fromQuora: Isn’t a ‘probability wave’ simply a statistical function and not a real wave? Does it no more ‘collapse’ than me turning over a card and saying that the probability ‘wave’ of a particular deal has collapsed?

Well, as other answers have noted, the wave function of quantum mechanics is not a probability wave as its values are complex and it is only the squared amplitude that gives a probability density. But the process of “collapse” involved in a quantum measurement does involve something like your playing card analogy.

There are actually two stages in the measurement and observation process. One is the interaction with an incompletely known measurement apparatus which reduces or eliminates the prospects for future interference and basically turns the previously pure state of the isolated system (considered as a subsystem of the larger world) into a statistical mixture. And the second is the collapse of that statistical mixture by observation – with the result that, from the observer’s point of view, of the many possible alternatives only one is actually true.

And if this makes it seem to you that the “state” of the system actually depends on the observer then you are on the right track. (But it is nothing special about the “consciousness” of the observer that is relevant here. Almost any localized system could play the same role relative to the rest of the universe.)

Any configuration history of any physical system can be considered as “seeing” the rest of the universe in a “relative state” which “collapses” when the configuration history in question passes a point beyond which the configuration includes information about that particular measurement value.

Source: (255) Alan Cooper’s answer to Isn’t a ‘probability wave’ simply a statistical function and not a real wave? Does it no more ‘collapse’ than me turning over a card and saying that the probability ‘wave’ of a particular deal has collapsed? – Quora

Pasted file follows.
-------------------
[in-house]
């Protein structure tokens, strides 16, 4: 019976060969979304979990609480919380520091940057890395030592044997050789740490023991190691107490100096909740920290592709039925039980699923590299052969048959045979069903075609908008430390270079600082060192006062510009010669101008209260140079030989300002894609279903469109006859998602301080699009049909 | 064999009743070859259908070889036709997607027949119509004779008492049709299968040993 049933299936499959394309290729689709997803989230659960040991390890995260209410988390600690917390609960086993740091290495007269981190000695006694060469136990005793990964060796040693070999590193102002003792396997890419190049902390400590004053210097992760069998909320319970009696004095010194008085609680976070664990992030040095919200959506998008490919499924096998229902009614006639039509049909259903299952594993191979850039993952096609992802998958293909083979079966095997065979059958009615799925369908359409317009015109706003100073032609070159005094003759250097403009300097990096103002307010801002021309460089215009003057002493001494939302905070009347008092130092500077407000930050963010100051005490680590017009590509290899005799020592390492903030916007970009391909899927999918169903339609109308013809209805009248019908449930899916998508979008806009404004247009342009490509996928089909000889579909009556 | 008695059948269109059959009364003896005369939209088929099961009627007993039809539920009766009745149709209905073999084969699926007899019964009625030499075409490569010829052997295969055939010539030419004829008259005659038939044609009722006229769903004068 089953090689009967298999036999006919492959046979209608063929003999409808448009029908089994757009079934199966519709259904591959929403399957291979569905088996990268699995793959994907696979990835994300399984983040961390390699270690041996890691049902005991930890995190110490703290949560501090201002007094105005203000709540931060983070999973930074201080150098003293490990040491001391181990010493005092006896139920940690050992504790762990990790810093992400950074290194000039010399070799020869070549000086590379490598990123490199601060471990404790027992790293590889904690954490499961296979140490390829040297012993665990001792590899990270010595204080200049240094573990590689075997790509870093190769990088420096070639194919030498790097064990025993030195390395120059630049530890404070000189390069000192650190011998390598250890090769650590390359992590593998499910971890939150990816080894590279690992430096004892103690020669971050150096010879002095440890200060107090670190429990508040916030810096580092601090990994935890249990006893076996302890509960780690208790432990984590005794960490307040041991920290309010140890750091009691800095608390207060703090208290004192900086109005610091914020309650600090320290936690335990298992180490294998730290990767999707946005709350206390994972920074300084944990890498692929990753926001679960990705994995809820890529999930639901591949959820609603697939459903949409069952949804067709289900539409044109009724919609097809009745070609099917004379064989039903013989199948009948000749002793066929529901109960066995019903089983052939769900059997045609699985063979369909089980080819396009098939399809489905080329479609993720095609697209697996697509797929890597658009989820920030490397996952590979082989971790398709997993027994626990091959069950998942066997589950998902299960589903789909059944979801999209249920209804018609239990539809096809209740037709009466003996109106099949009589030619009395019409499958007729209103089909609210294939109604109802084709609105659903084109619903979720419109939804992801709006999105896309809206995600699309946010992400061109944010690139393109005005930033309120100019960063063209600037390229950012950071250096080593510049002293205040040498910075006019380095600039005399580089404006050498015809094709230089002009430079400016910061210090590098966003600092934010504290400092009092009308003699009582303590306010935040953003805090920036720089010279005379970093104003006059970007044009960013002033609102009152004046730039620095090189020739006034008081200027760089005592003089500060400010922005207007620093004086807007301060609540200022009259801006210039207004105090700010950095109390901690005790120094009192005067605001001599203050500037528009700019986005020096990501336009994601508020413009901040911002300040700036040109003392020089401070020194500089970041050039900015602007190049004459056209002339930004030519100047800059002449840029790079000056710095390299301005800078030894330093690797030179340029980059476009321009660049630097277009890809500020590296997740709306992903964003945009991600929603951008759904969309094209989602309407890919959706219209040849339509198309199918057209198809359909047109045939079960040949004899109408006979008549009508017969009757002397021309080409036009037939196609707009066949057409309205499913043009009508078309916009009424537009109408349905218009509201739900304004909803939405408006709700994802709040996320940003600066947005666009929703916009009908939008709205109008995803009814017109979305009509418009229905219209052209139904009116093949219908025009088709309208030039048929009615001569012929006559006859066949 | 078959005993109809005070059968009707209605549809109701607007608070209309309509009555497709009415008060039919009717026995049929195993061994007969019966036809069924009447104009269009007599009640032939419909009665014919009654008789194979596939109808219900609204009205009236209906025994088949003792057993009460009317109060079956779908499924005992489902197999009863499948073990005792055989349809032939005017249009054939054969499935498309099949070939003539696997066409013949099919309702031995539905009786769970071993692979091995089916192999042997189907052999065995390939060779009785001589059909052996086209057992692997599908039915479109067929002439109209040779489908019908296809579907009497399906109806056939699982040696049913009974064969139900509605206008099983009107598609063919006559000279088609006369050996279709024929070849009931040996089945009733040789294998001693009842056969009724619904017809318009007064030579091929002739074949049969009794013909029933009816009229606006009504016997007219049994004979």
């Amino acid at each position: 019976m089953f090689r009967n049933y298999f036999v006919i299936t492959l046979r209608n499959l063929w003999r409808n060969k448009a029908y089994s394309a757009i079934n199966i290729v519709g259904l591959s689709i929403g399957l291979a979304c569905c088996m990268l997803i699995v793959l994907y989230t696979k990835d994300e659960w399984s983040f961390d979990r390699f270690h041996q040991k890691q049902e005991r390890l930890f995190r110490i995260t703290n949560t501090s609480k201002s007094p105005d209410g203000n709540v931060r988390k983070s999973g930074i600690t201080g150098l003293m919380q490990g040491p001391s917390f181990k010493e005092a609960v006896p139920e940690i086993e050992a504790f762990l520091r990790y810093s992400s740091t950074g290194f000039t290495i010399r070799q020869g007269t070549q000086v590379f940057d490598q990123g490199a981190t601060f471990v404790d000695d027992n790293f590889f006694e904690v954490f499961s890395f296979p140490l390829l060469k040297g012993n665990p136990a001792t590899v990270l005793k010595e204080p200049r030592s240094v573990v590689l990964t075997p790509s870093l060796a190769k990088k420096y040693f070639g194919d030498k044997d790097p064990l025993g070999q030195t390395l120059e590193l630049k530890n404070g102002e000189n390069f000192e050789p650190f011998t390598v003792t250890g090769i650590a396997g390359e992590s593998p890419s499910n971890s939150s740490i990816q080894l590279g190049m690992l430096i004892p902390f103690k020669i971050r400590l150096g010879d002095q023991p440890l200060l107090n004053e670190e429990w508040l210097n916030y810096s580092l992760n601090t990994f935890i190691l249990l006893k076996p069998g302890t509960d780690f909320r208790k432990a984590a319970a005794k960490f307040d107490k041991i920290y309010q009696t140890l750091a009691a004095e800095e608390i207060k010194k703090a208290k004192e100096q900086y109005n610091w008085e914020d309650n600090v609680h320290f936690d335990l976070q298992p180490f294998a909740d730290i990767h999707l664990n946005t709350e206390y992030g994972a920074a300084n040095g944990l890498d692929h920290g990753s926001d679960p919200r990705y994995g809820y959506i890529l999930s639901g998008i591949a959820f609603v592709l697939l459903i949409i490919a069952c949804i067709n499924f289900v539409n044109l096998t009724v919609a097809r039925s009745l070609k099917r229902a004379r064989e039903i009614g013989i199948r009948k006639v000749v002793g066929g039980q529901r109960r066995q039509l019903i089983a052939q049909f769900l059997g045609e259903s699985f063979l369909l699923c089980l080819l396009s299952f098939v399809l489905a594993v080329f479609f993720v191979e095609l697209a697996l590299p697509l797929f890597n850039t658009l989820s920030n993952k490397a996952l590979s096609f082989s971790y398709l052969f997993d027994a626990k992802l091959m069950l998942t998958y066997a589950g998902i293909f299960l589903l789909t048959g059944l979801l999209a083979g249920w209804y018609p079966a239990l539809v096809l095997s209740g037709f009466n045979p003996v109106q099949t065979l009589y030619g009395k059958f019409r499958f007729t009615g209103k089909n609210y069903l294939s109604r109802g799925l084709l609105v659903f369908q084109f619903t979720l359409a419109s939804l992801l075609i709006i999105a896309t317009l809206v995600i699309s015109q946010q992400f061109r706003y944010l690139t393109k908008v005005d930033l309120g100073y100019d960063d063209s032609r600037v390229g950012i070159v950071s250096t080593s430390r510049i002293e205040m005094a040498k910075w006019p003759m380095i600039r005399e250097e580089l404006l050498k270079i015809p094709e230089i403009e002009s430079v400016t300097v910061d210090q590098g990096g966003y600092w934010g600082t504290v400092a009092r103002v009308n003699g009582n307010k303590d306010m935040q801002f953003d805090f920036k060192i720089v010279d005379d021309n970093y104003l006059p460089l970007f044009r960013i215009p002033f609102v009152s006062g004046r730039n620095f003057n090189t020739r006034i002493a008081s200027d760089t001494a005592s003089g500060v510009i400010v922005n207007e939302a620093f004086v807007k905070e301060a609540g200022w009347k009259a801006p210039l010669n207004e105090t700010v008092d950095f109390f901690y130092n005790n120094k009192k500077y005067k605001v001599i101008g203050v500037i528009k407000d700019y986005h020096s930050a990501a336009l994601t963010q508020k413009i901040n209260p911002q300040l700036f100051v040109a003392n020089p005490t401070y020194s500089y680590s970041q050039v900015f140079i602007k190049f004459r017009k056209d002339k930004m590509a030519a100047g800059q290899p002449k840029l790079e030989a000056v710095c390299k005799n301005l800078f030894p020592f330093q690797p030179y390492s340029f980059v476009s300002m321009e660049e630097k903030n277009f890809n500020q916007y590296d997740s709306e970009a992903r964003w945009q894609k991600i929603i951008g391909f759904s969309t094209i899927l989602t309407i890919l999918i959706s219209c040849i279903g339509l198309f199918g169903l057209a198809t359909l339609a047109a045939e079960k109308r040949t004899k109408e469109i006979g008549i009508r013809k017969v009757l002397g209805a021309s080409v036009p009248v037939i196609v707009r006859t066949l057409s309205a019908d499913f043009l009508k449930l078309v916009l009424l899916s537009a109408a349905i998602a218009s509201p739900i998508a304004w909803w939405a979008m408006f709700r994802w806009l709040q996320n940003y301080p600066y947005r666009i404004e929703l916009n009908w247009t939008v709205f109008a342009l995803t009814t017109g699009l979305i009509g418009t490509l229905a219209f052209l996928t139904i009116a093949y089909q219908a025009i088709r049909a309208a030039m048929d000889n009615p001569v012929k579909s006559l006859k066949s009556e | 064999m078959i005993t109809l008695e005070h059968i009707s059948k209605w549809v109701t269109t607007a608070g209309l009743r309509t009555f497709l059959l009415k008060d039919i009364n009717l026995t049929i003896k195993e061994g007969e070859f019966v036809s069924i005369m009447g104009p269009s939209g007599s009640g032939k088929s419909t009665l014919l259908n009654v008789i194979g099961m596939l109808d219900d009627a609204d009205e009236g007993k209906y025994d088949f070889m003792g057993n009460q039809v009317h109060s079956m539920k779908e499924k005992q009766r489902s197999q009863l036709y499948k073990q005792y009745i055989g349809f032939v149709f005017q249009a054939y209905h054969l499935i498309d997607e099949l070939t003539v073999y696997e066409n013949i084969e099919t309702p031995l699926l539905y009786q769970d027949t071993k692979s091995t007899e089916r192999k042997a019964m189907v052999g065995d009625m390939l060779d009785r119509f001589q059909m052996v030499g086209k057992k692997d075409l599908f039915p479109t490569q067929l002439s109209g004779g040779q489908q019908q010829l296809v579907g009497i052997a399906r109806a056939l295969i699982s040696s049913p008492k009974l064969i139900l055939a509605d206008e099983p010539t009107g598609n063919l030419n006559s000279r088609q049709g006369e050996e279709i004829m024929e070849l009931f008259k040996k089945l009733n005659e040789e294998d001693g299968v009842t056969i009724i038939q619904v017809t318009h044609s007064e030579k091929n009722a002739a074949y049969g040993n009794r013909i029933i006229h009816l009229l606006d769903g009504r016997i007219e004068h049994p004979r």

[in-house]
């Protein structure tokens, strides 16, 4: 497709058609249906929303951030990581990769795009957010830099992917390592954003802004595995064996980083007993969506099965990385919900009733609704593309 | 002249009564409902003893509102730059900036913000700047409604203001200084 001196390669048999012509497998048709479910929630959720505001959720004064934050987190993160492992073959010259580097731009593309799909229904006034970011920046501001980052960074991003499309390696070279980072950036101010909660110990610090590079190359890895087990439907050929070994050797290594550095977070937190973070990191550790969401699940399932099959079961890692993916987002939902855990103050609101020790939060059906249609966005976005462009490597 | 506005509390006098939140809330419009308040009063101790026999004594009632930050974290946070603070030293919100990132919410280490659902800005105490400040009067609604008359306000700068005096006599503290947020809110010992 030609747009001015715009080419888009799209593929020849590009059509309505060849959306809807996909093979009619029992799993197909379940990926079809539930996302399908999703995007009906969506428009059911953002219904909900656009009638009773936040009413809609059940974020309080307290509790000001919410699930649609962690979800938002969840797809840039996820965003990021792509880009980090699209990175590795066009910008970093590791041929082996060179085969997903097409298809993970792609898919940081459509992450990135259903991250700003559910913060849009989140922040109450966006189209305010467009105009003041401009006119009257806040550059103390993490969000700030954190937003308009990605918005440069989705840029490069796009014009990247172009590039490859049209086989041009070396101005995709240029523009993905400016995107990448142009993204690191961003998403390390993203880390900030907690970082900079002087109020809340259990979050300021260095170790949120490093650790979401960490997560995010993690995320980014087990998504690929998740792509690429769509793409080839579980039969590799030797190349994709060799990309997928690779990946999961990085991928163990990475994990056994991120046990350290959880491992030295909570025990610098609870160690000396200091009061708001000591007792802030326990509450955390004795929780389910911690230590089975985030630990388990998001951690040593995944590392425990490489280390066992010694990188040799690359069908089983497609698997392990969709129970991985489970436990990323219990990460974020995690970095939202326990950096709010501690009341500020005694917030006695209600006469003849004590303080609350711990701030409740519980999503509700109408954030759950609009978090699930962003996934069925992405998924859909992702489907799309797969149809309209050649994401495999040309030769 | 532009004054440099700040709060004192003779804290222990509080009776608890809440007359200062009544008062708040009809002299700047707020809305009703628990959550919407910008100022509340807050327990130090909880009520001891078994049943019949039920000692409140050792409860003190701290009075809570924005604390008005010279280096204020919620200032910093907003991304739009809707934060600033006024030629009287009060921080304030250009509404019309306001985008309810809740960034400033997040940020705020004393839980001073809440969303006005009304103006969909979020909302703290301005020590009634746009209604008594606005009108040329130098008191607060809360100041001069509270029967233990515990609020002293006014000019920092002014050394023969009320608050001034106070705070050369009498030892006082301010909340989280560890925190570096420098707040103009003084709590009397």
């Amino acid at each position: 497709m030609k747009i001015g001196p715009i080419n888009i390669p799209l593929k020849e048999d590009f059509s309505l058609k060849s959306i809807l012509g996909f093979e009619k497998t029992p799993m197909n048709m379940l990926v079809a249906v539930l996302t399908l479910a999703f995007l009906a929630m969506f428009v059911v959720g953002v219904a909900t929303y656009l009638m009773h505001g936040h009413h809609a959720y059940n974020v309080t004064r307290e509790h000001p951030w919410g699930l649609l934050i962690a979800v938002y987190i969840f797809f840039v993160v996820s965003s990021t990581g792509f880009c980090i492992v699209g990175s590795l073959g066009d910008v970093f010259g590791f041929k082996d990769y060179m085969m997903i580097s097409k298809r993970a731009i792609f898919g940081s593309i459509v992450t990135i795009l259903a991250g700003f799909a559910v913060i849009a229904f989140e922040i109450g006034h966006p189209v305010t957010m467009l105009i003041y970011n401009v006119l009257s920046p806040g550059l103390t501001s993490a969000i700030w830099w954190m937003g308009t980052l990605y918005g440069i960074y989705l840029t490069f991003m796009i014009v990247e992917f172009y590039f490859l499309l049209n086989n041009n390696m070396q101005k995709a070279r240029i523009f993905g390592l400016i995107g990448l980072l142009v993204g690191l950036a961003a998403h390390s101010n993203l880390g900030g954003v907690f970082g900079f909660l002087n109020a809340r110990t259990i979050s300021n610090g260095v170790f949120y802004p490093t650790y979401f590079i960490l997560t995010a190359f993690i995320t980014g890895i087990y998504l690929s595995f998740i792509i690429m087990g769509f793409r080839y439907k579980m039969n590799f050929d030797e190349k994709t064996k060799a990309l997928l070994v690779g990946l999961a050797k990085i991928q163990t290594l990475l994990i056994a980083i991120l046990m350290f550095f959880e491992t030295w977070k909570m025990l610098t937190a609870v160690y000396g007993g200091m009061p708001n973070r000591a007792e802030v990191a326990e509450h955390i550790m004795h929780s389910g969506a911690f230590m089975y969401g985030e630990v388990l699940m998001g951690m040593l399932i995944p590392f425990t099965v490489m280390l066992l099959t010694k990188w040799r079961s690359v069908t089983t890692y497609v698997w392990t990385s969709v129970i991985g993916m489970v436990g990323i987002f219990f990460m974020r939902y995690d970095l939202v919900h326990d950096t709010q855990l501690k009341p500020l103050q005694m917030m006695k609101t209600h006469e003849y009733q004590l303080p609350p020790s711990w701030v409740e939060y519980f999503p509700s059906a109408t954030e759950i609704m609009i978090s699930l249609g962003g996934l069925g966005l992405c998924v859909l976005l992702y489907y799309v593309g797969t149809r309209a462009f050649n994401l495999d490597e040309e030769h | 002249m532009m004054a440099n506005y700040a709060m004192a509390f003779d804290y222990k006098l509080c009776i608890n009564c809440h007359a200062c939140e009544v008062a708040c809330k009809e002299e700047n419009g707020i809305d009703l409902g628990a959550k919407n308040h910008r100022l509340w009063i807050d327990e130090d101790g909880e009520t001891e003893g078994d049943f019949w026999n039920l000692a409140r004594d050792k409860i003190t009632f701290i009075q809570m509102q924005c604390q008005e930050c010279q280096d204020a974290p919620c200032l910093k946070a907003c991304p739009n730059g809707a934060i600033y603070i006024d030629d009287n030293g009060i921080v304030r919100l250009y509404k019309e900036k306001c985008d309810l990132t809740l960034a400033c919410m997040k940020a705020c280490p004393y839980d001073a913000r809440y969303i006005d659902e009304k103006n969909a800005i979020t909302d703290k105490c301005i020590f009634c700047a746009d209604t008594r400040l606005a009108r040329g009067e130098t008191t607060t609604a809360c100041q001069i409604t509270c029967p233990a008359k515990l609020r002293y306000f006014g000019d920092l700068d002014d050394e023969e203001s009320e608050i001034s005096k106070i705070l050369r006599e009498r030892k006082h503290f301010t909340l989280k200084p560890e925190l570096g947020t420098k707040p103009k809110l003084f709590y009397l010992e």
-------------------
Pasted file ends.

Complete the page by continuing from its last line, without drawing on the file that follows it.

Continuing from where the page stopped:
Entanglement is just a word we can use to describe a situation where knowledge of some property of one object gives us information about some (possibly different) property of another.

The term is rarely used in the classical case, because we take it for granted. If we separate a pair of gloves for example and pack them up in identical boxes and then choose by a coin toss to send each in one of two opposite directions, then we are not surprised by the fact that if someone who knows how they started out but does not know the result of the coin toss opens one box and sees a left glove, he or she knows immediately that whoever opens the other box will see a right glove.

There is often similar classical chance-based uncertainty in our knowledge of quantum systems; but for such systems, even in the most precisely prepared “pure” states the knowledge of some properties makes it impossible for us to know others. This residual uncertainty is expressed by representing the state of the system by a “state vector” in a Hilbert space and the “mystery” of quantum entanglement is that the correlations between systems (like the gloves) that were once together but are now far apart can sometimes be greater than would be possible for any way of randomly assigning the properties at the outset.

The reason this extra correlation is sometimes considered “spooky action at a distance” is because the change of state vector (often called “collapse”) that occurs when we open one box seems to trigger a simultaneous collapse at the other box – and in a way that can change what the remote observer will see when looking at different properties from the one that obviously has to be opposite. At first sight it may seem that this effect might be used to send a signal where what the second observer sees might depend on what the first one chose to measure, but that turns out not to be the case.

Whether or not this bothers you may depend on whether you consider the state vector to be a property of the system itself or rather of the way it appears to a particular class of observers.